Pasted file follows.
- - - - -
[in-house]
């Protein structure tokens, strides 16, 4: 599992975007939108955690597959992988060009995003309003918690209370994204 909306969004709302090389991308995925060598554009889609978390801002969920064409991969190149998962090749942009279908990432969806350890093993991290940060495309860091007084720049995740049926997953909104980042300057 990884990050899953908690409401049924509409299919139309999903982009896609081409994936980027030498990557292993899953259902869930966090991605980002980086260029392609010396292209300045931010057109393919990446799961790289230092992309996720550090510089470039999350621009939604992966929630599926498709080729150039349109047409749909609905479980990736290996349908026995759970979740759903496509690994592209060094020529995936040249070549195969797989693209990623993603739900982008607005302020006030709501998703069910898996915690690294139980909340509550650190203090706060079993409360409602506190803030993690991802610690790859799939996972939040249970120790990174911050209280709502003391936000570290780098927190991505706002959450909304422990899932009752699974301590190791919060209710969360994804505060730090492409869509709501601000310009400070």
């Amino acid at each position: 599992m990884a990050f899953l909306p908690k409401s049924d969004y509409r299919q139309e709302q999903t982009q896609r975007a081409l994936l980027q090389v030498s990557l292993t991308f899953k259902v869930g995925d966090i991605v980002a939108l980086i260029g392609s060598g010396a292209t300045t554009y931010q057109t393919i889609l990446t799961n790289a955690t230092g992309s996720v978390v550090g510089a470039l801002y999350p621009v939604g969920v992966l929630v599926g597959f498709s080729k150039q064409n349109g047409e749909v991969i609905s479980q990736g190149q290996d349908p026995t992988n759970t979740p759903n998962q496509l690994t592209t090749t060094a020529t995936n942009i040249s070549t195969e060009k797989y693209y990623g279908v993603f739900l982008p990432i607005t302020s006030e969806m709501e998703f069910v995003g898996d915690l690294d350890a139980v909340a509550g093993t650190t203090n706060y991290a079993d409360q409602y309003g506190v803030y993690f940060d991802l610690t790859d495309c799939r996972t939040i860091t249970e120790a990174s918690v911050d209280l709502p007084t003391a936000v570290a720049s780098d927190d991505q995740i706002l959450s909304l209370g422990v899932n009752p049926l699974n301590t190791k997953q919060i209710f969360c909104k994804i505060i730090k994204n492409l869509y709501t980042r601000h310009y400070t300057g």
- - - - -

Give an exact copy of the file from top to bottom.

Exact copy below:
[in-house]
């Protein structure tokens, strides 16, 4: 599992975007939108955690597959992988060009995003309003918690209370994204 909306969004709302090389991308995925060598554009889609978390801002969920064409991969190149998962090749942009279908990432969806350890093993991290940060495309860091007084720049995740049926997953909104980042300057 990884990050899953908690409401049924509409299919139309999903982009896609081409994936980027030498990557292993899953259902869930966090991605980002980086260029392609010396292209300045931010057109393919990446799961790289230092992309996720550090510089470039999350621009939604992966929630599926498709080729150039349109047409749909609905479980990736290996349908026995759970979740759903496509690994592209060094020529995936040249070549195969797989693209990623993603739900982008607005302020006030709501998703069910898996915690690294139980909340509550650190203090706060079993409360409602506190803030993690991802610690790859799939996972939040249970120790990174911050209280709502003391936000570290780098927190991505706002959450909304422990899932009752699974301590190791919060209710969360994804505060730090492409869509709501601000310009400070």
């Amino acid at each position: 599992m990884a990050f899953l909306p908690k409401s049924d969004y509409r299919q139309e709302q999903t982009q896609r975007a081409l994936l980027q090389v030498s990557l292993t991308f899953k259902v869930g995925d966090i991605v980002a939108l980086i260029g392609s060598g010396a292209t300045t554009y931010q057109t393919i889609l990446t799961n790289a955690t230092g992309s996720v978390v550090g510089a470039l801002y999350p621009v939604g969920v992966l929630v599926g597959f498709s080729k150039q064409n349109g047409e749909v991969i609905s479980q990736g190149q290996d349908p026995t992988n759970t979740p759903n998962q496509l690994t592209t090749t060094a020529t995936n942009i040249s070549t195969e060009k797989y693209y990623g279908v993603f739900l982008p990432i607005t302020s006030e969806m709501e998703f069910v995003g898996d915690l690294d350890a139980v909340a509550g093993t650190t203090n706060y991290a079993d409360q409602y309003g506190v803030y993690f940060d991802l610690t790859d495309c799939r996972t939040i860091t249970e120790a990174s918690v911050d209280l709502p007084t003391a936000v570290a720049s780098d927190d991505q995740i706002l959450s909304l209370g422990v899932n009752p049926l699974n301590t190791k997953q919060i209710f969360c909104k994804i505060i730090k994204n492409l869509y709501t980042r601000h310009y400070t300057g």